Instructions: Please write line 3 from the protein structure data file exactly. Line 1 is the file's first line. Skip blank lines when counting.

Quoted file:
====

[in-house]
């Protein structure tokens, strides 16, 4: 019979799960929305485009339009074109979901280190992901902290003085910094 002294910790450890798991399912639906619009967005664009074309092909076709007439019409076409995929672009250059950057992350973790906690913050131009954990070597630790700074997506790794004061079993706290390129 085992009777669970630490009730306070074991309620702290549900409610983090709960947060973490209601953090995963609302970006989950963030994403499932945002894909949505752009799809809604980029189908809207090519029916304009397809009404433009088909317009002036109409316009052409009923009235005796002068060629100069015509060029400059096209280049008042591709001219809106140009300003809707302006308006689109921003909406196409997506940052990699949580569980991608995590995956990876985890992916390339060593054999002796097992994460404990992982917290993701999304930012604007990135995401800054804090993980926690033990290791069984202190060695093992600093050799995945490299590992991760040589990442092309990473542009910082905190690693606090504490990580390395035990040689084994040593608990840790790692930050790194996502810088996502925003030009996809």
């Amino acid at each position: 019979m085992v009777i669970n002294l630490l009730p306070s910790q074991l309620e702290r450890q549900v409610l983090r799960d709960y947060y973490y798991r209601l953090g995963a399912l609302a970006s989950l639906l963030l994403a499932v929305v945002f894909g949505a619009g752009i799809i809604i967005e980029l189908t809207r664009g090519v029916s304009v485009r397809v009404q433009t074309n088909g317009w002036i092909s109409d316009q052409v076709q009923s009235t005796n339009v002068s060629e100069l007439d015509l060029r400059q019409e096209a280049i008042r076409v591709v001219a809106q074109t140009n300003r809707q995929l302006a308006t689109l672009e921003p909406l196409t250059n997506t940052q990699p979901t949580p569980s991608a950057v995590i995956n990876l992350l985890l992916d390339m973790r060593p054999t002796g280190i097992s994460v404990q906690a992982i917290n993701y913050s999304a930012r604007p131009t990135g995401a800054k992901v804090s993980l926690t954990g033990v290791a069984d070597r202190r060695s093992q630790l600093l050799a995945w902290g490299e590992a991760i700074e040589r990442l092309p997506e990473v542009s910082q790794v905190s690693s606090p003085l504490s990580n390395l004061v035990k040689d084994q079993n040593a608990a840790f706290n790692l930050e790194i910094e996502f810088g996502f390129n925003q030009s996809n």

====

């Amino acid at each position: 019979m085992v009777i669970n002294l630490l009730p306070s910790q074991l309620e702290r450890q549900v409610l983090r799960d709960y947060y973490y798991r209601l953090g995963a399912l609302a970006s989950l639906l963030l994403a499932v929305v945002f894909g949505a619009g752009i799809i809604i967005e980029l189908t809207r664009g090519v029916s304009v485009r397809v009404q433009t074309n088909g317009w002036i092909s109409d316009q052409v076709q009923s009235t005796n339009v002068s060629e100069l007439d015509l060029r400059q019409e096209a280049i008042r076409v591709v001219a809106q074109t140009n300003r809707q995929l302006a308006t689109l672009e921003p909406l196409t250059n997506t940052q990699p979901t949580p569980s991608a950057v995590i995956n990876l992350l985890l992916d390339m973790r060593p054999t002796g280190i097992s994460v404990q906690a992982i917290n993701y913050s999304a930012r604007p131009t990135g995401a800054k992901v804090s993980l926690t954990g033990v290791a069984d070597r202190r060695s093992q630790l600093l050799a995945w902290g490299e590992a991760i700074e040589r990442l092309p997506e990473v542009s910082q790794v905190s690693s606090p003085l504490s990580n390395l004061v035990k040689d084994q079993n040593a608990a840790f706290n790692l930050e790194i910094e996502f810088g996502f390129n925003q030009s996809n």